I motored in light wind from Honomalino to Kauhako Bay. The cruising guide gave a GPS waypoint for an anchorage location which I motored to. I liked the position although I thought it was too close to the rock wall for my comfort so I moved over some and anchored. I dove on my anchor found the sand patch I anchored in was extensive - you could fit several boats here easily. During my four day stay I again did not see any other sailboats. The anchorage was empty when I arrived and I was the only boat there for the entire stay.
After Honomalino Bay this bay was busier - there were people and occupied houses on shore. There is a campground on shore behind the beach with room for 8 or so tents, maybe half occupied. There is a small village here, although no shops or restaurants. There is a small non-profit tent which sells a few touristy items as well as microwaved cheeseburgers or burritos. This was not exactly the food I was seeking, but as it was all there was on offer I had lunch on shore a few days in a row - enjoying that someone else was making my lunch, not me. There is an open air fresh water shower on shore, although you can't use soap as the water drains directly onto the beach. You can also drop off garbage which was handy.
The boat was anchored close enough to shore for me to swim in again. When I got there I looked at the shore evaluating it for a dingy landing and thought that it was doable but that it might get messy. There was a 3' swell rolling into the anchorage the whole time I stayed there. The spot my cruising guide recommended for the dingy was beside the old wharf (only the pilings remain.) This spot had some rocks which the swell was breaking on which made it tricky. The beach on the extreme east side has no rocks but has the largest waves - this might have been the place I landed the dingy if I needed to. Its where I swam into and from.
The biggest attraction in this bay ended up being the dolphins, they are simply amazing. Either the pod I met in Honomalino Bay followed me up here, or an identical pod was resident here, but there were 16 or so dolphins here each morning, swimming slowly around. There was a small sign on shore explaining that spinner dolphins feed at night and rest during the day. They find small shallow bays like this one to swim around slowly and rest. Every now and then they will take off in some direction, checking something out and you can get a sense of how fast they can move when they want to. Their slow swim around the anchorage is definitely a resting state for them.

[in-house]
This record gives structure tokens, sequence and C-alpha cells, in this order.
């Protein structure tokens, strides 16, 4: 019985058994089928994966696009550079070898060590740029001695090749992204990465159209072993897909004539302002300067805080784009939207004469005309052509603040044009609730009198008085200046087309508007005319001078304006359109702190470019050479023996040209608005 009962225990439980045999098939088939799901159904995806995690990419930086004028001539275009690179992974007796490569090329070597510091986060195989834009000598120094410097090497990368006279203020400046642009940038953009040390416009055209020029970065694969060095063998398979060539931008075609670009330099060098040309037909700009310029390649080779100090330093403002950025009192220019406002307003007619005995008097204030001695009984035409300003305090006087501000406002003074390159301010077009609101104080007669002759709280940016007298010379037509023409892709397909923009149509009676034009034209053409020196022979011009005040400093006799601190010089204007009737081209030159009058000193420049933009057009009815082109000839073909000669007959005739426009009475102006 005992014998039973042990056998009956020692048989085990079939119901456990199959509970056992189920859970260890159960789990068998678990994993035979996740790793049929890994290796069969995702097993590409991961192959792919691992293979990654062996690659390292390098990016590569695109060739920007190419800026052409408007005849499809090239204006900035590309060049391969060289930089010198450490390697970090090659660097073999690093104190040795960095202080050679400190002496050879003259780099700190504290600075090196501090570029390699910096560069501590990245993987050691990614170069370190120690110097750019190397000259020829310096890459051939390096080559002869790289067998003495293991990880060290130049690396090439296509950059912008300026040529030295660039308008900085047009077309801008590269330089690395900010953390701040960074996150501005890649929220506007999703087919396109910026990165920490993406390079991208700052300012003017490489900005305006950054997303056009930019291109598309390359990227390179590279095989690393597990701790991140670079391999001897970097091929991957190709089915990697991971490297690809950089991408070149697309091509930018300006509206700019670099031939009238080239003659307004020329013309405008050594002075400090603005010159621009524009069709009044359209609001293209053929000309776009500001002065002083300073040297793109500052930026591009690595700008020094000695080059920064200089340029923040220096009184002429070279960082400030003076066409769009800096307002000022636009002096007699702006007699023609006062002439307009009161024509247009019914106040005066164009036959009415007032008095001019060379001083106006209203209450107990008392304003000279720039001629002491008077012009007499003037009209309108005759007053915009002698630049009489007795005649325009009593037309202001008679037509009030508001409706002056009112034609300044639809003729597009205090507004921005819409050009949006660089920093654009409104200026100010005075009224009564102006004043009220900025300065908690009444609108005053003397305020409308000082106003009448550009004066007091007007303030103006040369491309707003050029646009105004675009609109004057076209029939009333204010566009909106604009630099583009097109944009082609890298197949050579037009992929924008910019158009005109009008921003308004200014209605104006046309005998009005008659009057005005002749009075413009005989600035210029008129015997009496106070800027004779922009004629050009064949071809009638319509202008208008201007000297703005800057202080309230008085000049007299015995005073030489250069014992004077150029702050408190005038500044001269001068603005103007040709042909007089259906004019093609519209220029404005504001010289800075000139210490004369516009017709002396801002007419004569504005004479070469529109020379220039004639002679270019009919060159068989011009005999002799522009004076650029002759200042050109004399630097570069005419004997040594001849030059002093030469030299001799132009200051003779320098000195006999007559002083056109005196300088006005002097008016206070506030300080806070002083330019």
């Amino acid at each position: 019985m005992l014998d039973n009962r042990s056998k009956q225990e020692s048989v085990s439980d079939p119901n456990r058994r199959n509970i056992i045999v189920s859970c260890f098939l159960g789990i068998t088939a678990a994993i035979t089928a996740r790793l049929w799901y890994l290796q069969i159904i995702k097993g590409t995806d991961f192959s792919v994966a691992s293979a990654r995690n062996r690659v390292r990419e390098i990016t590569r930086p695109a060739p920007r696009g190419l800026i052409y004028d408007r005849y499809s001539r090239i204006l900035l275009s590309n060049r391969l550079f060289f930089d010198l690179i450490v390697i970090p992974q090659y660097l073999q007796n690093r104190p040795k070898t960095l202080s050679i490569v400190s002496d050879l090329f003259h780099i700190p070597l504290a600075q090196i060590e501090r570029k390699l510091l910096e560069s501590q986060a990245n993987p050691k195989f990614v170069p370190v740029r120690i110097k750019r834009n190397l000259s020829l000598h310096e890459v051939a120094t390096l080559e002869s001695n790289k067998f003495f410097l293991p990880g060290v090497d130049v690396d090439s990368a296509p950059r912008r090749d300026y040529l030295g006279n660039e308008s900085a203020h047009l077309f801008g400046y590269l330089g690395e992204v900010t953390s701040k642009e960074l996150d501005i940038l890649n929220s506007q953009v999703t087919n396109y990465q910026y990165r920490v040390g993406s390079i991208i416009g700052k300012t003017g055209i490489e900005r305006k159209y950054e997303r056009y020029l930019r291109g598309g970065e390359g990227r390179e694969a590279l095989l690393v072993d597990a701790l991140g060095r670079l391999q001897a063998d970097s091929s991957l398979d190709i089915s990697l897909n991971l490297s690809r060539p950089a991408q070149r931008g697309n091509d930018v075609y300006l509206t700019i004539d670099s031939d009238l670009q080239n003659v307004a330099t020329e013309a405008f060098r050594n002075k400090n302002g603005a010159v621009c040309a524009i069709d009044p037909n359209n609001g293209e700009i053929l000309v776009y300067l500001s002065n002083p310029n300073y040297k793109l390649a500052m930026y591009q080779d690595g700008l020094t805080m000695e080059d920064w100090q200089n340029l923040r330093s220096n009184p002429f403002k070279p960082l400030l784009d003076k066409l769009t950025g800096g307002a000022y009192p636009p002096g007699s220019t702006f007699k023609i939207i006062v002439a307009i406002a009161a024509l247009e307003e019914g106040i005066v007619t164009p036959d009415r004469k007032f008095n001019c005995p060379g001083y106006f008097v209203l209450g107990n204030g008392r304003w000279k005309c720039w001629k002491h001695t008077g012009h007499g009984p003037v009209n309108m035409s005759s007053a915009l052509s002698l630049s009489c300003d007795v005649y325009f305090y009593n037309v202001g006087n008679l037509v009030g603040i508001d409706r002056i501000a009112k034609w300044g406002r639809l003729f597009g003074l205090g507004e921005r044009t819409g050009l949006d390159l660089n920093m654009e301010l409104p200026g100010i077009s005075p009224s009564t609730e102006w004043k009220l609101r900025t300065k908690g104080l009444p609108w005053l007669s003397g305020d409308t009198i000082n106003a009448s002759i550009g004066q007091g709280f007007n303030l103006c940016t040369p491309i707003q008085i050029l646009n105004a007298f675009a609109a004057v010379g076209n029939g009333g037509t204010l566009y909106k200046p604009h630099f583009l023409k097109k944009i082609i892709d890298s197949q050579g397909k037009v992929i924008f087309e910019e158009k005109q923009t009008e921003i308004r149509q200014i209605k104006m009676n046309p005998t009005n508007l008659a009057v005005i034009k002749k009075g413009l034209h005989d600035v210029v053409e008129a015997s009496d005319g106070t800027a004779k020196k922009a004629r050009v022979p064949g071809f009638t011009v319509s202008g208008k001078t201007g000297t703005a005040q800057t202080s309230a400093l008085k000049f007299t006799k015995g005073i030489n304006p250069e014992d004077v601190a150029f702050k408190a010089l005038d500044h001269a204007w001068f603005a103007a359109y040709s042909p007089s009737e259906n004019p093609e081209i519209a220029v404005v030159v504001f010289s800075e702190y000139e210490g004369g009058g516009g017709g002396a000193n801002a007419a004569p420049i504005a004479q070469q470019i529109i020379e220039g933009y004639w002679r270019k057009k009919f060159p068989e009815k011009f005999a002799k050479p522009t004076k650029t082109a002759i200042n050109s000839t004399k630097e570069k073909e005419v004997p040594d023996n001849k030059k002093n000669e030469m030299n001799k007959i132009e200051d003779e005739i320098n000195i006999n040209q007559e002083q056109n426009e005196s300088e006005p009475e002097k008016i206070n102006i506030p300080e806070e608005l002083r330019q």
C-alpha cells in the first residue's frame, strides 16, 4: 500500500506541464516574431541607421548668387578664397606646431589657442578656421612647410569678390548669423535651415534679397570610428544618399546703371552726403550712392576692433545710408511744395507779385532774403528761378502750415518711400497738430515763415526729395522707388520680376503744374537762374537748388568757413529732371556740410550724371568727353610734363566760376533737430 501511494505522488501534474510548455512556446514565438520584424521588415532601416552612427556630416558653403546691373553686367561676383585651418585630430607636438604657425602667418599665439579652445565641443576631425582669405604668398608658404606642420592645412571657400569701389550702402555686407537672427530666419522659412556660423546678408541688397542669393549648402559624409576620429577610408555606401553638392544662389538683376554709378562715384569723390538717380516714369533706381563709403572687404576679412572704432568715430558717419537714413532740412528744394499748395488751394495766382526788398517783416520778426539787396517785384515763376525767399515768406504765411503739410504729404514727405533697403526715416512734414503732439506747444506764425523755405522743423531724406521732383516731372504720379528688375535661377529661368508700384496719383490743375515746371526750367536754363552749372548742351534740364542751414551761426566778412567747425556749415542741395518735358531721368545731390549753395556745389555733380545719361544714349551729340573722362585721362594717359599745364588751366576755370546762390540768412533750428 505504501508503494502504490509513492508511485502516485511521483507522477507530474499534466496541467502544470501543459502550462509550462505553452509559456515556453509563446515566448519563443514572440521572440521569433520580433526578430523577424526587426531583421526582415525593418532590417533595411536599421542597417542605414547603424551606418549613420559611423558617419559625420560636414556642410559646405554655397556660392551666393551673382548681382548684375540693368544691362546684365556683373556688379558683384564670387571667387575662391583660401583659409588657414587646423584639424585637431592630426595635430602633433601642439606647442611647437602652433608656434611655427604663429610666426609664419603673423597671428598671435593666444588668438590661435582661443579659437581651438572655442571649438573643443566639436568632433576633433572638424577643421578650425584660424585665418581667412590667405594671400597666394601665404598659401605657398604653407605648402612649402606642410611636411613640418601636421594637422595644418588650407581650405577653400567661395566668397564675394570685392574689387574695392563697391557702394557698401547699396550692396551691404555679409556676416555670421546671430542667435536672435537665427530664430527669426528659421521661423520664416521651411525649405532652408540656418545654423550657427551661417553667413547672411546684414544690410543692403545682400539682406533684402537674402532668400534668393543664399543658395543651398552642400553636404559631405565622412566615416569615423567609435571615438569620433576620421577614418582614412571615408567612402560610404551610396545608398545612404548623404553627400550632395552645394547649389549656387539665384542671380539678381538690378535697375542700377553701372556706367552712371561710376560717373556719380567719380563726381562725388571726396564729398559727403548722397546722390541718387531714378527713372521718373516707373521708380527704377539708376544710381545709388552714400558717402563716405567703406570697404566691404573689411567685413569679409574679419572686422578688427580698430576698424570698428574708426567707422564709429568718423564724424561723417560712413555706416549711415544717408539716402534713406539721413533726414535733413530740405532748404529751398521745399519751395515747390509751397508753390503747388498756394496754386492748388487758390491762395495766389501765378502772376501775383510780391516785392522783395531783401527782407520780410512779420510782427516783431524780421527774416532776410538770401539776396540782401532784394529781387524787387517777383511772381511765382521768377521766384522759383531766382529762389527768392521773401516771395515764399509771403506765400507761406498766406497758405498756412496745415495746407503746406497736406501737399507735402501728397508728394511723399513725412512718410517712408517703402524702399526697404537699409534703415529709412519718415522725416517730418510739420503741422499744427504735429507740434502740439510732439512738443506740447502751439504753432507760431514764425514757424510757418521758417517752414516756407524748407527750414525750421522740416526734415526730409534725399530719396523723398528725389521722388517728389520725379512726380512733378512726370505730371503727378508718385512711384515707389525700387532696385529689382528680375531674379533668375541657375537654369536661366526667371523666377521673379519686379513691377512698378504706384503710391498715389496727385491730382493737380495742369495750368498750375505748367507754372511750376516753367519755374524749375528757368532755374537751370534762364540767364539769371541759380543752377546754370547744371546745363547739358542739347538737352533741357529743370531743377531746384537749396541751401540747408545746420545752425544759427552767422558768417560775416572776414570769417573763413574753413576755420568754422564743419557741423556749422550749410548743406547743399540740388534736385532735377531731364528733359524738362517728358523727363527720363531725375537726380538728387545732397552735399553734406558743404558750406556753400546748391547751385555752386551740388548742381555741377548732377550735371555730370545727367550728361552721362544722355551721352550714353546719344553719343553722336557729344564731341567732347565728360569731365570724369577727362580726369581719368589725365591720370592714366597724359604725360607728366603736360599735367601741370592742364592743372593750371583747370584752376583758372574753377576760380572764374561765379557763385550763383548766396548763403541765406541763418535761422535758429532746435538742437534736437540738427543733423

Each morning a few people would swim out from shore and watch the dolphins at rest. The dolphins do not seem to mind our being here. The anchorage I was in was quite large and the dolphins would swim slowly in circles but would continually come back to us. You could see them looking at us as they passed by.
Some of the people from shore would bring out large leaves, about six inches in diameter for the 'leaf game' with the dolphins. The leaves would be left underwater, a few of them scattered around. When the dolphins see them they come over and pick them up. By 'pick them up' I mean they swim by and hit the leaf in the middle with their fin. The leaf is then pressed against the fin by the water pressure and the dolphin can swim along 'wearing' the leaf. They would often adjust the position of the leaf on the fin once it was picked up by making small movements. I could only figure out two moves in the game. The second move they would do would be to pick up the leaf with one of their forward fins, adjust it properly, and then drop it back to their tail fin. This is a pretty tricky move and I saw it successfully accomplished many times, only missing a few attempts. When one dolphin was done with their leaf they would drop it off and another dolphin would pick it up - perhaps circling around behind the pod to go back and pick the leaf up.
One time I was watching the game being played and I laughed into my snorkel, underwater. Upon hearing the laugh a few of the dolphins came closer to me to investigate. I made a few more talking noises under water and they replied with a few squeaks of their own. It was a pretty amazing experience. Swimming with the dolphins. Wow.
There was no AT&T coverage in this bay, so no email or internet.
I left Kauhako on April 26th heading toward Kauhako Bay, more on that soon.